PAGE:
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Eurasian Steppes and Deserts 631

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EURASIAN STEPPES AND DESERTS 631. A dry, flat land.— Europe's dry district is near the Caspian Sea (Sec. 462). It is called the Steppes, and extends far into Asia. Steppe is the European word for a flat plain with scanty grass. How long is the region of the Eura sian Steppes? (Fig. 474.) In this land of dry flat ness, a little rain falls in summer. Fortunately it comes at a time when it can do the most good by making grass grow, giving a pasture-land that is like parts of our Great Plains. Other sections are like parts of our Great Basin. Some parts are salty plains; some are sandy desert. The three bodies of water in the Steppe region are all salty, like the Great Salt Lake and the lakes of Nevada. (Sec. 137.) 632. Three nomad races.—In such a land of scanty grass and little water, the people must be nomads (Sec. 576). They are rich in horses, sheep, donkeys, and camels. The camel in this dry land (the Bactrian camel) has two humps, and the desert sheep have humps of fat on their backs or on their tails (Fig.480). The people live in thick felt tents, wear coats and caps of sheepskin, and have piles of wool blankets to keep themselves warm in the bitter cold winter. There is little snow, so the animals can pick their living in winter as they- do on parts of the Great Plains of the United States.

A nomad people called Kirghiz live with their flocks and herds in the central, northern, and eastern parts of this region. They claim to be descended from Japheth, the third son of Noah.

In the corner of the region between the Caspian Sea and Persia are the Turkomans, who live much as the Kirghiz do. It was their brothers, the Turks, who swarmed across the plateau of Iran nearly seven hundred years ago, bringing great sadness to the lands they conquered.

The country north of the Caspian Sea is the homeland of the Cossacks, who are such wonderful horsemen. Their great sports are horseback tricks, such as riding three horses at once, jumping or even somersaulting off of a horse as it goes at a full run, and jumping back on it again while it still runs at full speed. These people can do the riding tricks of the circus performer. For generations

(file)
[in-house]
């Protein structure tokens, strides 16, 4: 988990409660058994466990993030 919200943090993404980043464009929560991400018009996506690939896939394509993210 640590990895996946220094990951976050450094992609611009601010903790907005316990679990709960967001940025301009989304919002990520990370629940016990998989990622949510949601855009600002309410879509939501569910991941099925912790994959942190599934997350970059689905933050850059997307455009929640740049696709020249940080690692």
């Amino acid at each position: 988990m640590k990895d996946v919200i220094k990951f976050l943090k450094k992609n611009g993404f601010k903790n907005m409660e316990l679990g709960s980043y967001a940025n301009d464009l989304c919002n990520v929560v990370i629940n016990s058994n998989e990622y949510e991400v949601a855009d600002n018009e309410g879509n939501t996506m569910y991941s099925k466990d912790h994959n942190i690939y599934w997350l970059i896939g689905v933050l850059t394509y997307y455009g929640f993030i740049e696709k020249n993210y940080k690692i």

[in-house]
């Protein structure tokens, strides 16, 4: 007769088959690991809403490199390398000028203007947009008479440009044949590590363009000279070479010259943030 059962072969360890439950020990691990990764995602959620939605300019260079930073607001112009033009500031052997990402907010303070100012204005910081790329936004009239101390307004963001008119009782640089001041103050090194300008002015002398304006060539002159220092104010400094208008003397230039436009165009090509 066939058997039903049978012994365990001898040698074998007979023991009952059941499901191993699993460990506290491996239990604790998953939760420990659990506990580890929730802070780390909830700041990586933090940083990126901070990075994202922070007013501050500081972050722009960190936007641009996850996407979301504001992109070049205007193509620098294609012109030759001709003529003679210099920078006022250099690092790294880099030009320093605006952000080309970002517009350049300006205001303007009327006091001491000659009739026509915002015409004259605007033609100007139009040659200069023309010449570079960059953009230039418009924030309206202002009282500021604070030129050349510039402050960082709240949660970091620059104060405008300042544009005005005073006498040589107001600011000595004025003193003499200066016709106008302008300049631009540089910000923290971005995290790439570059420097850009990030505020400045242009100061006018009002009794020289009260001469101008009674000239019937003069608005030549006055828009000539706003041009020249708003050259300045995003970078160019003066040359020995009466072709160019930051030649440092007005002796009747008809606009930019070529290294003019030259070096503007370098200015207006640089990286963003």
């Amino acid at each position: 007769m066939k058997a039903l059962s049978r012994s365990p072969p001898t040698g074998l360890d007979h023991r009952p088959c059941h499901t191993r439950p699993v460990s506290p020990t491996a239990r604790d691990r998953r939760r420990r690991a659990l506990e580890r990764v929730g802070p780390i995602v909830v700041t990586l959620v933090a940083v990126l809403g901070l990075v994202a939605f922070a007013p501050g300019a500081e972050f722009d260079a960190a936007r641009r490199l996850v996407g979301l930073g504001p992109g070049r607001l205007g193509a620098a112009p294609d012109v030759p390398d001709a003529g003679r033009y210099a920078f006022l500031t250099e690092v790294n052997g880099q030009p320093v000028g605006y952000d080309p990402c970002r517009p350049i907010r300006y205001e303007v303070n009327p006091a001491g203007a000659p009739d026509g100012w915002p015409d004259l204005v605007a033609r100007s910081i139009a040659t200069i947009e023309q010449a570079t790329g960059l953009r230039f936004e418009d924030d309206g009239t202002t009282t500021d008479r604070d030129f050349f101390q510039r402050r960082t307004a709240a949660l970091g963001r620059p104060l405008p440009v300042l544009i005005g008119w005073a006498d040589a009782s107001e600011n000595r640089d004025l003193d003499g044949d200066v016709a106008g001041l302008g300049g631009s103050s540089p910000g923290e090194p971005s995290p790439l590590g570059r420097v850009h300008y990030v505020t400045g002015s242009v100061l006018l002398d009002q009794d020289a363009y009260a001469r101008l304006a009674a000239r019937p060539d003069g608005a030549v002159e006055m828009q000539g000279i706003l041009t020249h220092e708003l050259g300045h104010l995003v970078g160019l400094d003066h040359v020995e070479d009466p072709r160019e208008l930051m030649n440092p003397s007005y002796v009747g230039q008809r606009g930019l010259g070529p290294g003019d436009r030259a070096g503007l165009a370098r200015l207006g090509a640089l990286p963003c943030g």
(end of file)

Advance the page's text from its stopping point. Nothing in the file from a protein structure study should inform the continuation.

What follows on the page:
they have been cavalrymen in the Russian armies and are greatly feared.

633. The Caspian Sea fisheries.—The great River Volga flows through the arid land of the Cossack country to the Caspian Sea.

Not long ago, as geologists count time, the Caspian was an arm of the Arctic Ocean.

At that time it was supplied with seals and h great sea fish called the sturgeon. The seals and sturgeon still live there, and the sturgeon fisheries of the Caspian and the Volga have long been the greatest in the world.

634. Irrigation and cities.—Name some rivers that flow into this plain from the Asian mountains. They bring enough water from the mountains to irrigate rich valleys. Here oasis cities have arisen in the midst of gardens such as those in the irrigated lands of Arizona and Nevada. (Sec. 139.) There are Tashkend, Khiva, Samarkand, and other cities. They are all ages old, older by far than London, Paris, or Rome. Perhaps they belong to the time of Babylon and the pyramids.

635. Conquest and emigration.—Such fertile spots in a nomads' land have always been great temptations to hungry rovers. Nomad conquerors have often ruled these cities. The people from the central plain of western Asia and eastern Europe, seeking homes or booty in better lands, have for ages been a terror to all farmlands within their reach. These migrating bands fought fiercely for the' land they wanted. Many times have they forced their way into Europe, Persia, and India. To keep out these home seekers, the Chinese finally built a great stone wall, longer than the railroad from Boston to Chi cago. We can still see it (Fig. 474) reaching over hills, mountains, valleys, and plains. It is wide enough on top for a wagon road. Night and day, year in and year out, for Rice, silk, fruit, corn, and the splendid gardens of the oases are using all the water that is now to be had. Fortunately, reser voirs may be built in the mountains of Cen tral Asia, as in the Rocky Mountains of the United States. These will enable flood waters, now wasted, to feed millions of men.

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